The Glasgow School of Art (GSA) has concluded a review looking at the future of the Mackintosh building which was devastated by a fire in 2018, which broke out while it was being restored after a previous fire of 2014. Architects’ Journal reports that after considering the options, which included looking at a new-build replacement, the GSA has said that its preference is for ‘a faithful reinstatement’ of Charles Rennie Mackintosh’s masterpiece of 1909 – as faithful as modern building regulations will allow. Work on the site is expected to begin in 2022, but it is not likely that the building will be back in use until at least 6 years from now. The report into the cause of the 2018 fire remains to be published.
The Centre Pompidou in Paris is to postpone its planned renovations until after the Paris Olympics in 2024. Laurent Le Bon, newly appointed president of the Centre Pompidou, announced the change of plan this week. The gallery was due to close at the end of 2023 for essential maintenance work, allowing it to reopen before its 50th anniversary in 2027. The marking of that milestone now seems doubtful, with Le Bon encouraging critics to look to the long term: ‘ We have to be sure,’ he told Le Figaro, that when we reopen the doors, we will have a new Centre Pompidou. An anniversary is an anniversary. On the other hand, we work for our children and our grandchildren.’
Unboxed: Creativity in the UK – formerly Festival 2022, or more commonly dubbed ‘The Festival of Brexit’ – has announced the ten projects that will be at the heart of what its chief creative officer describes as a ‘once-in-a-lifetime’ event. The winning projects are set to take place all over the UK. They include, Tour de Moon a ‘cosmic night-time adventure … an after-party of immersive experiences’ and Our Place, a scale model of the solar system combining sculpture trails in Northern Ireland and Cambridge with an augmented reality app. Dame Vikki Heywood, chair of the Unboxed board, said: ‘The programme will support economic recovery in the UK by reanimating towns and cities and expanding our connectivity through new online communities.’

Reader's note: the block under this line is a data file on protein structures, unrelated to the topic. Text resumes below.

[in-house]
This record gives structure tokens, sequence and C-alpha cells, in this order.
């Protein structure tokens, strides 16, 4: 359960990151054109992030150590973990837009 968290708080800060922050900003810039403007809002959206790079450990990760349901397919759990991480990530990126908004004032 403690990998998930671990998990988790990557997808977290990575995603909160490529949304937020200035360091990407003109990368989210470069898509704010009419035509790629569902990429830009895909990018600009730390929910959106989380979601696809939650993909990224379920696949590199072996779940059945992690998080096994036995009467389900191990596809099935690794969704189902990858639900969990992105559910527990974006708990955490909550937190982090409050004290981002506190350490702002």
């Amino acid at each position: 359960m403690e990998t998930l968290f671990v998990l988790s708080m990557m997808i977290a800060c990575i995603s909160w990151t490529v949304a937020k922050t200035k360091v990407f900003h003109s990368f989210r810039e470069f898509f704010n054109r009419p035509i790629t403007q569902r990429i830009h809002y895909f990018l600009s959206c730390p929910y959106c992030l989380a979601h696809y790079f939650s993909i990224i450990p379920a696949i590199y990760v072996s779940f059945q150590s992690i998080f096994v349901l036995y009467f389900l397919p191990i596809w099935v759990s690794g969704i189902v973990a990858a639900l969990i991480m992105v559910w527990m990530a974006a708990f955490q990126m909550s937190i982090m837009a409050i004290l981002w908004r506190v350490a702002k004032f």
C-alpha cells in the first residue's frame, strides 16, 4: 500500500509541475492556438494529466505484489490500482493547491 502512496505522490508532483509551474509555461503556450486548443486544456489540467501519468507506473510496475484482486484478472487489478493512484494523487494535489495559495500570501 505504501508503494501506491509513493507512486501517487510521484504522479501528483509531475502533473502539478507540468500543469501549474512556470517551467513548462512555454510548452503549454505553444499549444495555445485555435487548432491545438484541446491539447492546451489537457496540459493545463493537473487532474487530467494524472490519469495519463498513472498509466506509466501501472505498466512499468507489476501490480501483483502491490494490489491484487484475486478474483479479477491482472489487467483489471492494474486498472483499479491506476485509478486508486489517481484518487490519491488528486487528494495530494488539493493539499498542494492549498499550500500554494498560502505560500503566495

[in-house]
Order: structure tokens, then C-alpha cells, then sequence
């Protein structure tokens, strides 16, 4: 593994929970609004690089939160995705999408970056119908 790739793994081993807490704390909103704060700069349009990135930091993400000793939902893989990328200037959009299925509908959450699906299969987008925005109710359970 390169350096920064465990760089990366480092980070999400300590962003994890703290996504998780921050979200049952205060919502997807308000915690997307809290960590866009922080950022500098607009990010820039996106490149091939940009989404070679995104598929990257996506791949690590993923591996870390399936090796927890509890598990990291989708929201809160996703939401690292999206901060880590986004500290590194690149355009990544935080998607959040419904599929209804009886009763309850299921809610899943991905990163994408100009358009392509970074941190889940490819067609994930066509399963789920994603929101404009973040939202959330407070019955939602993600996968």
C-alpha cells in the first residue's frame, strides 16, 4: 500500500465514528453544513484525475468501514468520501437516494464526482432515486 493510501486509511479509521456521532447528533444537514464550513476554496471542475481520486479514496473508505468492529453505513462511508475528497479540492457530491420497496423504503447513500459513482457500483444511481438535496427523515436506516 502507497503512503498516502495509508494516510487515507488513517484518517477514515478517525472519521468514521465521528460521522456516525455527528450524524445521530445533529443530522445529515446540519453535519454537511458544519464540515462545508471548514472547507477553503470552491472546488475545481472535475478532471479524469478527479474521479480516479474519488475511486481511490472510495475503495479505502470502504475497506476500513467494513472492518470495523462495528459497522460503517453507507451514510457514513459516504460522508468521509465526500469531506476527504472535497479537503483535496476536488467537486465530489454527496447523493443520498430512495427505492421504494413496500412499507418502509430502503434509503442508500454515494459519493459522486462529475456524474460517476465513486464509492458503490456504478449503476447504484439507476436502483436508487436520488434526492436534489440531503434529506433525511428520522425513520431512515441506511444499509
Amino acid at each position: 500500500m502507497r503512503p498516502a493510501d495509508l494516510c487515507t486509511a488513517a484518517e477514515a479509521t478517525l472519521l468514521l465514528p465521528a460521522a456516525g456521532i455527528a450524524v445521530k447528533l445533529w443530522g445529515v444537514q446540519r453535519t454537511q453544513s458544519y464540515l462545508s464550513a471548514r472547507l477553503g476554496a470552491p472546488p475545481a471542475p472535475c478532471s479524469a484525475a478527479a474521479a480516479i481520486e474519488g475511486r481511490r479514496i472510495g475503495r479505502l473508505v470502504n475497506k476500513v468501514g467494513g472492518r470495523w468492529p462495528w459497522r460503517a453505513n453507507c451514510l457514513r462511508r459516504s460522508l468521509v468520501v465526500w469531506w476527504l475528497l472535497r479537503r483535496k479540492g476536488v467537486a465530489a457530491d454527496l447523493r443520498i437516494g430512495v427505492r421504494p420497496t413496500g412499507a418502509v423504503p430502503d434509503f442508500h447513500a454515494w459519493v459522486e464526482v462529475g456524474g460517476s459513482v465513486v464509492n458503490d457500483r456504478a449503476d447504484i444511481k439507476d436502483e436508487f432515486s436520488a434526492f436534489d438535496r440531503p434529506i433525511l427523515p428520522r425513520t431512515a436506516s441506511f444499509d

On Monday, the Ahmanson Foundation and the Huntington Library, Art Museum, and Botanical Gardens announced that they have formed a partnership for major acquisitions of European or American art. To launch the partnership Portage Falls on the Genesee (1839) by Thomas Cole has entered the Huntington’s collection. The monumental painting was previously displayed in the Seward House Museum in Auburn, in the state of New York. The announcement follows the foundation ended its longstanding relationship with LACMA in early 2020 over its unhappiness over the museum’s redevelopment. In an email to ARTnews, William Ahmanson, the foundation’s president, said: ‘The Huntington is a museum that continues to be good stewards of its permanent collection, but also has the capacity and desire to strengthen their collection.’